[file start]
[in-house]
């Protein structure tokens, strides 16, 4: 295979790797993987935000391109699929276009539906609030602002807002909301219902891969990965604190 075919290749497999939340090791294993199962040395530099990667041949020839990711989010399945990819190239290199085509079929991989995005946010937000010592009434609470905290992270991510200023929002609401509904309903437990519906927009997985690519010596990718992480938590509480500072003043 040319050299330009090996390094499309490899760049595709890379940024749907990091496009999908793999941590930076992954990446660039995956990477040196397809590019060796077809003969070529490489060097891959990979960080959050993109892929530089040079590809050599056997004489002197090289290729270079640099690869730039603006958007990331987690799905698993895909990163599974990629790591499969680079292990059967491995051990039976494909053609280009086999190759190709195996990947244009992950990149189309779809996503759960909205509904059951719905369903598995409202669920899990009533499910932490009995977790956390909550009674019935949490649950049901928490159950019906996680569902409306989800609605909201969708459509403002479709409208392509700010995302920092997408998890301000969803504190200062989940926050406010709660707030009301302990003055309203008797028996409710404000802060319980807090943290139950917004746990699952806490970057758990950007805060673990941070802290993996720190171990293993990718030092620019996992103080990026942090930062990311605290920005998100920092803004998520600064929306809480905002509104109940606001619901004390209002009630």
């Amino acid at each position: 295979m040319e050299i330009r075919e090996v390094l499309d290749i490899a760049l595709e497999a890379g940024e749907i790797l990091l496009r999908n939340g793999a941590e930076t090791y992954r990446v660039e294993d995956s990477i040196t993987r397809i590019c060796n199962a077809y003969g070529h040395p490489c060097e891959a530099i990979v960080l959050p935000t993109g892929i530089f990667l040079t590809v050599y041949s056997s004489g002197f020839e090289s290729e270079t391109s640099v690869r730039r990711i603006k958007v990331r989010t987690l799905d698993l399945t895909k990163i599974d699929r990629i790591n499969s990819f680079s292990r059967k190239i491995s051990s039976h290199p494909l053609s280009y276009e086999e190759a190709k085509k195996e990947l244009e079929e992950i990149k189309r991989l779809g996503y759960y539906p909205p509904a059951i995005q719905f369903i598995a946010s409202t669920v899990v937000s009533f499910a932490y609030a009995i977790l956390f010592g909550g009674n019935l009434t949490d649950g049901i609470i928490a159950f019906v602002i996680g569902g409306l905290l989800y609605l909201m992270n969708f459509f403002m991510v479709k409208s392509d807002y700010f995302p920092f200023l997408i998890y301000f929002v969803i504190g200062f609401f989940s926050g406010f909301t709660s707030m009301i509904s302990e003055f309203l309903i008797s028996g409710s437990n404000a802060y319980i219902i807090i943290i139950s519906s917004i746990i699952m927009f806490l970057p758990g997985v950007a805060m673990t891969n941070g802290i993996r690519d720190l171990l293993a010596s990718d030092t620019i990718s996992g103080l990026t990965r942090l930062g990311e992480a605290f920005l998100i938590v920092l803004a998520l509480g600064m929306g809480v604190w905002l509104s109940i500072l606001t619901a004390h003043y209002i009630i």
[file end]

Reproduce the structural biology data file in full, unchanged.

[in-house]
């Protein structure tokens, strides 16, 4: 295979790797993987935000391109699929276009539906609030602002807002909301219902891969990965604190 075919290749497999939340090791294993199962040395530099990667041949020839990711989010399945990819190239290199085509079929991989995005946010937000010592009434609470905290992270991510200023929002609401509904309903437990519906927009997985690519010596990718992480938590509480500072003043 040319050299330009090996390094499309490899760049595709890379940024749907990091496009999908793999941590930076992954990446660039995956990477040196397809590019060796077809003969070529490489060097891959990979960080959050993109892929530089040079590809050599056997004489002197090289290729270079640099690869730039603006958007990331987690799905698993895909990163599974990629790591499969680079292990059967491995051990039976494909053609280009086999190759190709195996990947244009992950990149189309779809996503759960909205509904059951719905369903598995409202669920899990009533499910932490009995977790956390909550009674019935949490649950049901928490159950019906996680569902409306989800609605909201969708459509403002479709409208392509700010995302920092997408998890301000969803504190200062989940926050406010709660707030009301302990003055309203008797028996409710404000802060319980807090943290139950917004746990699952806490970057758990950007805060673990941070802290993996720190171990293993990718030092620019996992103080990026942090930062990311605290920005998100920092803004998520600064929306809480905002509104109940606001619901004390209002009630």
């Amino acid at each position: 295979m040319e050299i330009r075919e090996v390094l499309d290749i490899a760049l595709e497999a890379g940024e749907i790797l990091l496009r999908n939340g793999a941590e930076t090791y992954r990446v660039e294993d995956s990477i040196t993987r397809i590019c060796n199962a077809y003969g070529h040395p490489c060097e891959a530099i990979v960080l959050p935000t993109g892929i530089f990667l040079t590809v050599y041949s056997s004489g002197f020839e090289s290729e270079t391109s640099v690869r730039r990711i603006k958007v990331r989010t987690l799905d698993l399945t895909k990163i599974d699929r990629i790591n499969s990819f680079s292990r059967k190239i491995s051990s039976h290199p494909l053609s280009y276009e086999e190759a190709k085509k195996e990947l244009e079929e992950i990149k189309r991989l779809g996503y759960y539906p909205p509904a059951i995005q719905f369903i598995a946010s409202t669920v899990v937000s009533f499910a932490y609030a009995i977790l956390f010592g909550g009674n019935l009434t949490d649950g049901i609470i928490a159950f019906v602002i996680g569902g409306l905290l989800y609605l909201m992270n969708f459509f403002m991510v479709k409208s392509d807002y700010f995302p920092f200023l997408i998890y301000f929002v969803i504190g200062f609401f989940s926050g406010f909301t709660s707030m009301i509904s302990e003055f309203l309903i008797s028996g409710s437990n404000a802060y319980i219902i807090i943290i139950s519906s917004i746990i699952m927009f806490l970057p758990g997985v950007a805060m673990t891969n941070g802290i993996r690519d720190l171990l293993a010596s990718d030092t620019i990718s996992g103080l990026t990965r942090l930062g990311e992480a605290f920005l998100i938590v920092l803004a998520l509480g600064m929306g809480v604190w905002l509104s109940i500072l606001t619901a004390h003043y209002i009630i």